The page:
In 2016, background investigations for prospective Discover employees were handled by placement agencies, outsourced, or managed through individual departments. Although this is a common approach among large companies, Discover’s leadership recognized that consolidating the effort under a single team would ensure a more consistent, equitable, and regulatory-compliant process.
Now three years into their fully revamped approach, Tina Gagliano-Mandell, EEO & Affirmative Action Specialist, leads the 7-person team responsible for reviewing every case that involves the justice system. Recognizing preliminary background investigation results are often wrong or incomplete, the team’s first objective is connecting with the applicant to understand the “big picture.”
“Our conversations with the candidates are intimate. We want to hear their side of the story,” Tina says, “... and we explain at the outset: here’s who we are, this is what we're trying to accomplish. This is not us pushing you out of the process; we want your participation to help you get to the next step.”
While Discover must follow specific provisions of the Federal Department of Insurance Act (FDIA) requirements, there are no automatic criminal disqualifiers. Applicants are not eliminated just because they have a criminal justice history.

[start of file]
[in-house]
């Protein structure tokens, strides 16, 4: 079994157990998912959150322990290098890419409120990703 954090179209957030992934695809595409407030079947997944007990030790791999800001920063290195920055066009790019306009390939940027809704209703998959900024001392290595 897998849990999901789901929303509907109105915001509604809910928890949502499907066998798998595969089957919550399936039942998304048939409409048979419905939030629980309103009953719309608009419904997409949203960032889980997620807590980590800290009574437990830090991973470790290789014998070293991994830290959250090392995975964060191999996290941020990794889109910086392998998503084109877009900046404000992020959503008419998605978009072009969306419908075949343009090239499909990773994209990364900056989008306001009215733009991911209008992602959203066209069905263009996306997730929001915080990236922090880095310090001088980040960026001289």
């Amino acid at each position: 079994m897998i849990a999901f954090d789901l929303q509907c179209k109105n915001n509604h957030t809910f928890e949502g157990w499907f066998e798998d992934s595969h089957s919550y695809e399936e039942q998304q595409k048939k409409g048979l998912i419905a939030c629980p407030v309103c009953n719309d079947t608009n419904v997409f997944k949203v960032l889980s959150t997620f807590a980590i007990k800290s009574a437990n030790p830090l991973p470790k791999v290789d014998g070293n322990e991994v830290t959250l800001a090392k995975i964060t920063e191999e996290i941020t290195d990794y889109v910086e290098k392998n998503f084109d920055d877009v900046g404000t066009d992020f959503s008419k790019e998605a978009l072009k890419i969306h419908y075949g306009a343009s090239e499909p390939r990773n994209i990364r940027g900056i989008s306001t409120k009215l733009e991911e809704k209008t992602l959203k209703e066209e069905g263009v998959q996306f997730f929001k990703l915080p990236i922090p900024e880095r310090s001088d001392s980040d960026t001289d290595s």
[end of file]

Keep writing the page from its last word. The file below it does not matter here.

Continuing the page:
“We treat every person who comes through individually — the FBI rap sheet is not always the last step of the process. We look at the actual court records. We may work with police departments, agencies, or the candidate and say, ‘Can you gather this documentation because we want to know what really happened in your case.’”
Ensuring fair chances
By engaging individuals who face severe limitations to gaining employment, Discover achieved a fill rate of over 100% for Chatham Customer Service and Engagement (CSE) roles in 2022. In addition, less than 5% of applicants at Discover are screened out solely due to their background, greatly expanding their reach and talent pool.
Tina offers advice for organizations evaluating their background investigation practices: “Get comfortable working in the gray. You can’t be so focused on black and white. Have empathy. Know there are two sides to every story, and what you see on paper is often a tiny snippet of what’s happening in someone’s life – it’s not necessarily a risk to your company to bring them on board.”